The national airspace system divides all airspace into different levels. They are classified according to certain needs, functions, and levels of regulation. There are restrictions and regulations associated with each level of airspace. However, all civil aviation aircraft must follow Visual flight rules (VFR) and Instrument flight rules (IFR).
They were created to ensure the safety and efficiency of air traffic in various weather conditions. Rules are also called air traffic standardization and safety categories. Such sets of flight rules allow pilots and controllers to work under the same requirements and ensure effective coordination in the airspace.
Сontrol of the aircraft under good weather conditions and sufficient visibility
- VFR apply when flight conditions are favorable. The pilot must have a clear view of the surrounding space in order to adjust the altitude of the aircraft. Orientation is carried out on the earth’s surface, avoiding obstacles of the type of buildings and features of the terrain and other planes.
- The weather should be better than the main VFR weather lows. That is, within the framework of visual meteorological conditions, which are specified in the rules of the relevant aviation authority. Also, governing bodies set special requirements for flights to ensure safety. This includes minimum visibility and cloud cover to ensure that aircraft can be seen from a sufficient distance.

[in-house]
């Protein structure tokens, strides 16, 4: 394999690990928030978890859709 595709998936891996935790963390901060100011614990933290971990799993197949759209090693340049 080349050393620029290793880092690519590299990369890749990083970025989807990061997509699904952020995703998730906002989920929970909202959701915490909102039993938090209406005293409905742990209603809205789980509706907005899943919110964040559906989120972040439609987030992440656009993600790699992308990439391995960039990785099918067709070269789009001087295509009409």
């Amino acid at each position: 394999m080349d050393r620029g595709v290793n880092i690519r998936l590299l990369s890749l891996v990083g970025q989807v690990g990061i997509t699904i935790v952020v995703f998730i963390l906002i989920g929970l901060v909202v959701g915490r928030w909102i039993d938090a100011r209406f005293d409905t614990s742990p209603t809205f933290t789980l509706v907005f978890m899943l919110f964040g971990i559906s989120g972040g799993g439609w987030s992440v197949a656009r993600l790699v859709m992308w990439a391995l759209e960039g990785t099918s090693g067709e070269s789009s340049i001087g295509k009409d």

- Under visual meteorological conditions, the minimums such as visibility range, distance from clouds, or cloudiness requirements to be maintained over the ground may vary from jurisdiction to jurisdiction. Also, the indicators may vary due to the airspace in which the aircraft operates.
- The generally accepted daytime minimum under VFR for most airspace is 3 statute miles of flight visibility and a cloud clearance of 500 feet below, 1000 feet above, and 2000 feet horizontally.
- Flights under VFR may be permitted at night, but this only applies to certain countries. This involves more restrictive conditions, such as maintaining minimum safe altitudes and additional training.
- The VFR place responsibility for keeping a distance from other aircraft on the pilot. The controller does not participate in air traffic control and does not assign a route or altitude. The exception is the situation when the aircraft pilot is outside B/C/D airspace over the territory of the United States, Canada, and Australia. He can submit a request to receive a traffic advisory from the dispatcher.
- Due to the limited communication and navigation equipment required for flights under visual rules, the plane may be restricted in certain operations. There may be restrictions on when and how long an aircraft is allowed to be in controlled airspace.
- They also outline such a subcategory as Special VFR. This is an air traffic controller’s clearance to fly under special VFR in a control area in meteorological conditions that do not meet the minimum visual meteorological conditions.
The United States VFR cruise altitude rules
In the United States, there are designated VFR for cruising altitudes. This covers aircraft heading above 3,000 feet above sea level but below 18,000 feet mean sea level. However, unofficially, these rules are used at all levels of cruising flight.
On a magnetic course of 0-179 degrees, the planes should fly at an odd thousand feet MSL at an altitude of +500 feet. At 180-359 degrees, the pilot has to fly the plane at an even height of one thousand feet MSL +500 feet.